A front-load washing machine does some key things differently from a top loader. If you take a look at one, the first thing you'll notice is that it doesn't have an agitator. Instead of beating the clothes back and forth in water, it rotates them up out of the water. Gravity causes them to drop back down into the slurry. This washer design mimics the action of an agitator with one big key benefit. You don't need nearly as much water to complete the process. This method of agitation generates plenty of dwell time in water and in some cases only requires half water volume of a standard top-load washer. Water savings isn't the only benefit, either. Half the water means half the energy required to heat it, spin it around and remove it later.
Front load washers can also typically handle larger loads. Where an old style top-loading washing machine can wash between 12 and 16 pounds (5.44 to 7.25 kilograms) of laundry per load, front load styles can handle up to 20-pound (9-kilogram) loads. That means half the water usage and larger washing capacity.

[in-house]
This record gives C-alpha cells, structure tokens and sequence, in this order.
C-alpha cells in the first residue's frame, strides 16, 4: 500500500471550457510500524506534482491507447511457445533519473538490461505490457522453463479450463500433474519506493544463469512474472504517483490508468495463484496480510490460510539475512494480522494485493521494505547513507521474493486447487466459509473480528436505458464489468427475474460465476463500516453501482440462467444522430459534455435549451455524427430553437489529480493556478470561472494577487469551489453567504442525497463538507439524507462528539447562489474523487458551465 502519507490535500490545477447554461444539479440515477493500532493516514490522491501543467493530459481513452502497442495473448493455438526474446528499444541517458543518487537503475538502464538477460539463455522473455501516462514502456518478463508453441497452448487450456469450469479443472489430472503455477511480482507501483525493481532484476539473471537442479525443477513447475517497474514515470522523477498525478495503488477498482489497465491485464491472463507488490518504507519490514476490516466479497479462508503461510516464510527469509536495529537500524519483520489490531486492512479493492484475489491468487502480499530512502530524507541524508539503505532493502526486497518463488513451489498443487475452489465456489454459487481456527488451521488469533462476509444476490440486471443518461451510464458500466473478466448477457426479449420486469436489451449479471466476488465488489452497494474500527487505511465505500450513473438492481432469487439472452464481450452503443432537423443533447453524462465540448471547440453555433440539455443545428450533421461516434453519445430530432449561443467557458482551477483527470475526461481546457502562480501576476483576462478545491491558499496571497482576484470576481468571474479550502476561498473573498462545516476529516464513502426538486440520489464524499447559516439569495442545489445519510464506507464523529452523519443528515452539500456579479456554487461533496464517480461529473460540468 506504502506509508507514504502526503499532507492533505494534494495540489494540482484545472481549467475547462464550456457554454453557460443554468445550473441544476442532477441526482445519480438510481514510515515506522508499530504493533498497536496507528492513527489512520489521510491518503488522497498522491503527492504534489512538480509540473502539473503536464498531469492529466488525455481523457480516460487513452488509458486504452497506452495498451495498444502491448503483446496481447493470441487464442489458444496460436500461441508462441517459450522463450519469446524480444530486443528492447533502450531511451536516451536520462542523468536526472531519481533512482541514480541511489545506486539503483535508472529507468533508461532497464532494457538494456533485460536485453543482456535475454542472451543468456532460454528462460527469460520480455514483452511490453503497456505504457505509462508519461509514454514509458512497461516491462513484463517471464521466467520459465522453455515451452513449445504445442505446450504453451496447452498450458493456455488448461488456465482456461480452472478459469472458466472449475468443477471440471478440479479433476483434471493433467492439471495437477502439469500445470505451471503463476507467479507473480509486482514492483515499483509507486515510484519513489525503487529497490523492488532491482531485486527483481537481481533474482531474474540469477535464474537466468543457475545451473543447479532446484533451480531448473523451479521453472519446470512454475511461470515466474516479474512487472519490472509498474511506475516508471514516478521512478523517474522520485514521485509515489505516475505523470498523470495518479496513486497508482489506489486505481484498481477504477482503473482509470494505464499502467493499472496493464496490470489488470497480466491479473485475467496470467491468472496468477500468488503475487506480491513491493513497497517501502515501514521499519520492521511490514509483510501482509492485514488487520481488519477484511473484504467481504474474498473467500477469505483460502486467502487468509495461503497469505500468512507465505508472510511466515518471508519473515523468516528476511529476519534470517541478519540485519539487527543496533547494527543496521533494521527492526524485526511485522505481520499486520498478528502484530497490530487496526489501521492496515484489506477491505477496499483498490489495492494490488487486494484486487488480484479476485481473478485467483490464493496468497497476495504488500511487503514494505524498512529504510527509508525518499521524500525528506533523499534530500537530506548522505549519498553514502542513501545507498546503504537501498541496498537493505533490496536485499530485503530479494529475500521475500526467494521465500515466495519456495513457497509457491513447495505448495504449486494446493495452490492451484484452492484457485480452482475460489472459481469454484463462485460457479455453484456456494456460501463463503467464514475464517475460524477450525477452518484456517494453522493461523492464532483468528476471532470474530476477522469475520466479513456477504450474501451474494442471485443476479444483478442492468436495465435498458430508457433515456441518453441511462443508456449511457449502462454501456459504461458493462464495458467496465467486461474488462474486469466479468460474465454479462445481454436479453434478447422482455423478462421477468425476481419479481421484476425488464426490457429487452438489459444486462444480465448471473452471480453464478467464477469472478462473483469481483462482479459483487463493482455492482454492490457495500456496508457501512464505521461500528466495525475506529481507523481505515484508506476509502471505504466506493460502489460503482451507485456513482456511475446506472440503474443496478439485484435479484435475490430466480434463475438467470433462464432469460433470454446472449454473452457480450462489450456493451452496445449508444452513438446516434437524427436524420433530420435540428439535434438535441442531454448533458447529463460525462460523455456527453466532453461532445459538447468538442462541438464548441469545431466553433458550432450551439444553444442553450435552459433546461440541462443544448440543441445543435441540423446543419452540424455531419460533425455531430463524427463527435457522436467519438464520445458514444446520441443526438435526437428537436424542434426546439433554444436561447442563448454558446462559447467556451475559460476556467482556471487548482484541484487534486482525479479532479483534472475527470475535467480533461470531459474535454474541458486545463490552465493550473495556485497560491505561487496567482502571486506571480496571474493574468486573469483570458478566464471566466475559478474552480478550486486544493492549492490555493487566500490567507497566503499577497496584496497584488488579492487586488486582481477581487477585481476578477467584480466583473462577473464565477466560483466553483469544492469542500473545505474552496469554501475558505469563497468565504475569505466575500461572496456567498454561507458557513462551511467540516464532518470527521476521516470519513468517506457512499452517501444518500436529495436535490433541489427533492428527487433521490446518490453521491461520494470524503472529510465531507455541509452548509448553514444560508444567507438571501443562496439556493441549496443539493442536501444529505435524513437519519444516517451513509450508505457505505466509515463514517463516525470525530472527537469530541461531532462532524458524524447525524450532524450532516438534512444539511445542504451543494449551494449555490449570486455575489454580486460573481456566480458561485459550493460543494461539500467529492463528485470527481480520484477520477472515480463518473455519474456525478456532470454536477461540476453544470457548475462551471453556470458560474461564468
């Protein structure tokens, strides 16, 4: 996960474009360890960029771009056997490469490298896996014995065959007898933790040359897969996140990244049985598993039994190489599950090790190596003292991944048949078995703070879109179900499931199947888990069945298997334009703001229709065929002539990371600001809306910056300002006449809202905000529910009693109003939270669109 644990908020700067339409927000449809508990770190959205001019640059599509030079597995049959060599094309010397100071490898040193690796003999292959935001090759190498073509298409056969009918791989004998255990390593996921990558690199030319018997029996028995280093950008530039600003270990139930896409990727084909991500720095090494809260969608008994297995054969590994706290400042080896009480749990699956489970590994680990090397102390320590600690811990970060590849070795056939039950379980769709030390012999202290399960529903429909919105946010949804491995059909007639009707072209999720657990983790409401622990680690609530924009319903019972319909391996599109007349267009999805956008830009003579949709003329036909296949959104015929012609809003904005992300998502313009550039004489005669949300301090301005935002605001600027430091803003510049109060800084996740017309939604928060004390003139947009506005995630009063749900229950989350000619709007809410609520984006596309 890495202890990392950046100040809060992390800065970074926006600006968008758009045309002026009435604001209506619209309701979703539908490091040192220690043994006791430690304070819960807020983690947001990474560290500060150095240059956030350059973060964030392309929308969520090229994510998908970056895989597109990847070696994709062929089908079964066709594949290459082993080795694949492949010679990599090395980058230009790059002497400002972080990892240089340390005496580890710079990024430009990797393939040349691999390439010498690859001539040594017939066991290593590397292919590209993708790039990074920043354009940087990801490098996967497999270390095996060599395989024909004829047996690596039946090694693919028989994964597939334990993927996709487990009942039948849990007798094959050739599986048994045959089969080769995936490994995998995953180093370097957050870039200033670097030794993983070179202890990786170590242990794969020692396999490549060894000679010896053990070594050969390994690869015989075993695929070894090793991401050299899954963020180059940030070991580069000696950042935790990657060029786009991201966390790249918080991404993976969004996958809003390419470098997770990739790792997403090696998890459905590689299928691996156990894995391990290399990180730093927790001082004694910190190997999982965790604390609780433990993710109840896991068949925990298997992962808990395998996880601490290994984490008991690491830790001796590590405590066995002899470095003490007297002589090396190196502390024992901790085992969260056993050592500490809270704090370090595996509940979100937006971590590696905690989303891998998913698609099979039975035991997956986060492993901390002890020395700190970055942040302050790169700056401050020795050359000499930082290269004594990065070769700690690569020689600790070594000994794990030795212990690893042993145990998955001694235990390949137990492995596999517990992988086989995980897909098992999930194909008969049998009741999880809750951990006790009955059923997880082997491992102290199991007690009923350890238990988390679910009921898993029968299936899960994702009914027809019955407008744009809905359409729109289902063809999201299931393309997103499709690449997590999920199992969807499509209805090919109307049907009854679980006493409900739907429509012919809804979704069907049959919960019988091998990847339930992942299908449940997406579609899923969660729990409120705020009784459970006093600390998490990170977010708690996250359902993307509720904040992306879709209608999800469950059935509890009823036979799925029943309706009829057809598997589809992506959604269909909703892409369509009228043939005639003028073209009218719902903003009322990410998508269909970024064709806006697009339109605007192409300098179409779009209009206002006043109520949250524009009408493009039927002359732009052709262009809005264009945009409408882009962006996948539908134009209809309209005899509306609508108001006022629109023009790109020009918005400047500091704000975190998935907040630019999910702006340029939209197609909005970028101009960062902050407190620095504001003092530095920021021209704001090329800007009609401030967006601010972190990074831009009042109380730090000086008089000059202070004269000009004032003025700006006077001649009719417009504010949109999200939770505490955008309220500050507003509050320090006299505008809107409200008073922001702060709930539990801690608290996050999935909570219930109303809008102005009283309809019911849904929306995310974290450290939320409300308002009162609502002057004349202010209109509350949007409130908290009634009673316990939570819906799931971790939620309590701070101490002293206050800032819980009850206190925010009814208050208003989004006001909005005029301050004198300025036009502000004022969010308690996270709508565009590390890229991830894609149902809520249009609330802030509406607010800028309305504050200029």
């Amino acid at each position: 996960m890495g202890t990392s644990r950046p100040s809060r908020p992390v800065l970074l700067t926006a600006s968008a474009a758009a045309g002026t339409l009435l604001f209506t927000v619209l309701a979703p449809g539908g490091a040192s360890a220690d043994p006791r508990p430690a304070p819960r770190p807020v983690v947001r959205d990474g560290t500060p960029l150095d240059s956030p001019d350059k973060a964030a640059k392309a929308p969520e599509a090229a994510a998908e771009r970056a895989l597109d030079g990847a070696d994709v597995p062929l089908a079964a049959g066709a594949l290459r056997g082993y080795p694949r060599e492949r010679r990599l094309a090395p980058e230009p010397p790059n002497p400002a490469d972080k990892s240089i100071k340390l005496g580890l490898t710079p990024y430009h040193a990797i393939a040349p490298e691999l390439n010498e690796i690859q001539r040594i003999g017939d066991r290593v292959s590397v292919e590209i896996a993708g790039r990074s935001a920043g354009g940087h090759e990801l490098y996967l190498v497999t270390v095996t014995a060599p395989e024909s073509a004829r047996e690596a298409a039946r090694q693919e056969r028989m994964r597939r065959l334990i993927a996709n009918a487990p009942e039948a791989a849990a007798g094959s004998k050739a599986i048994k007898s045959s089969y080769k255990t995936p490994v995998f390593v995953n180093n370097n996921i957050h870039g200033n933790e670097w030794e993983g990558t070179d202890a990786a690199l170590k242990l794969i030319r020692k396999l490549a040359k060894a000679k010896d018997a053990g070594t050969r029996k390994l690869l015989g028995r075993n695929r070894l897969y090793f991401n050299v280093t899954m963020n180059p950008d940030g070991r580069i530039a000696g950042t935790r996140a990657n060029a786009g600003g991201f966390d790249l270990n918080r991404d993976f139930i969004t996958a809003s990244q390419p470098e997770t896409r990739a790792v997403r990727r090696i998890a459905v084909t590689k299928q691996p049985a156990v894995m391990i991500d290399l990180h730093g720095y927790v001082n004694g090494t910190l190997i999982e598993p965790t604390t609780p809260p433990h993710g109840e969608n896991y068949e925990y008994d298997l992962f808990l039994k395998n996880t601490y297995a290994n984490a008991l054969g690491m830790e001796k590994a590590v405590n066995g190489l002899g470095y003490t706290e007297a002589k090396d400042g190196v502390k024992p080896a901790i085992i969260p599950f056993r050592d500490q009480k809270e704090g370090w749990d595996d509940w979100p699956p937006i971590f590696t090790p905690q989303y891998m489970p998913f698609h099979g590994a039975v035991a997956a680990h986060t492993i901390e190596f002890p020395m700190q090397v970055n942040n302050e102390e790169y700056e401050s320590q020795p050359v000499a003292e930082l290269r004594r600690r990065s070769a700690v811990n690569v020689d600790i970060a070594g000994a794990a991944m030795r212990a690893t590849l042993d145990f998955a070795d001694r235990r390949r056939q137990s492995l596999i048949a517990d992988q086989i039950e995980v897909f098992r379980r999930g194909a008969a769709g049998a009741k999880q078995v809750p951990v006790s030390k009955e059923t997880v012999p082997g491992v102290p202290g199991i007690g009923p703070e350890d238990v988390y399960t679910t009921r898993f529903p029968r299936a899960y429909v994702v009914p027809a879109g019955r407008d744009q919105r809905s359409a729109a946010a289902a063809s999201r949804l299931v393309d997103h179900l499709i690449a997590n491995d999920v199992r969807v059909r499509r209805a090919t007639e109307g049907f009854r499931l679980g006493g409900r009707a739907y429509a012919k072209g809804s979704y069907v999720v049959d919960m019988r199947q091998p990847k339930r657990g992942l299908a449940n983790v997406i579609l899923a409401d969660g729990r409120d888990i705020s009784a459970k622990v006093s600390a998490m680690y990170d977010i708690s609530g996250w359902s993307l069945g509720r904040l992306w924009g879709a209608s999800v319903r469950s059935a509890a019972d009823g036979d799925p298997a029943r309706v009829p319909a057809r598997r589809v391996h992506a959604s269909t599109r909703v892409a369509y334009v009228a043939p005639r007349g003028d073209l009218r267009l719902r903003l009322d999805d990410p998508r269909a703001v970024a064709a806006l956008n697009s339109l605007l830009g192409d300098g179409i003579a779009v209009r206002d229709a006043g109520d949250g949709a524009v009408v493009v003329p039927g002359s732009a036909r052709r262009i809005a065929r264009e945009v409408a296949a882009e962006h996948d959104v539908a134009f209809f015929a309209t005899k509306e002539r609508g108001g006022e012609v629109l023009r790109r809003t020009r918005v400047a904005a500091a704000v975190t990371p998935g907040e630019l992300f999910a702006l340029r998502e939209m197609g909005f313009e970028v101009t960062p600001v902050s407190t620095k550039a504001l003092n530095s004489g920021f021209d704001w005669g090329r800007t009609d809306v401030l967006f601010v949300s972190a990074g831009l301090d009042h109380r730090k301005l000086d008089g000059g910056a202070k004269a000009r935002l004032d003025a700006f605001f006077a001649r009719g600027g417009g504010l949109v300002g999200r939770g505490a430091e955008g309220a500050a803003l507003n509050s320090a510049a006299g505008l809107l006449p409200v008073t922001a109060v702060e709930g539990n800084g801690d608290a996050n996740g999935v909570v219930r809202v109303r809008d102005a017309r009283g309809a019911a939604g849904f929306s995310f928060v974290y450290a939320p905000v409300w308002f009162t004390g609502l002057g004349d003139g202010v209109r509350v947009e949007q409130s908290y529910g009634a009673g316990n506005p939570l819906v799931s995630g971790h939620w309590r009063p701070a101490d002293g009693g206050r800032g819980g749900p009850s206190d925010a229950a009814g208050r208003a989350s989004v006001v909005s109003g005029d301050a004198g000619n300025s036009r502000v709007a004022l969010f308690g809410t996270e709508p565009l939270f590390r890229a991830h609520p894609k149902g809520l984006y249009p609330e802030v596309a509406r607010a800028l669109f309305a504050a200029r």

Front-load washer design energy efficiency isn't limited to reduced water consumption and larger load capacity. Many front loaders are very efficient when it comes to spinning residual water out of clothes, too. Removing more water than standard top-loading machines means less drying time and savings on the drying side of the process as well. Next generation washers have also made the switch to more energy efficient direct drive systems that still generate adequate speed and torque, but do it with less power consumption. As an extra bonus, these systems need less room for the "innards" of the machine and result in a more efficient, lightweight design.
From a design standpoint, front-load washers can be a breeze to put in place. When you don't have to worry about keeping the top of the unit clear, you can stack a washer and dryer combo in a small utility area without a major home renovation and a big appliance footprint.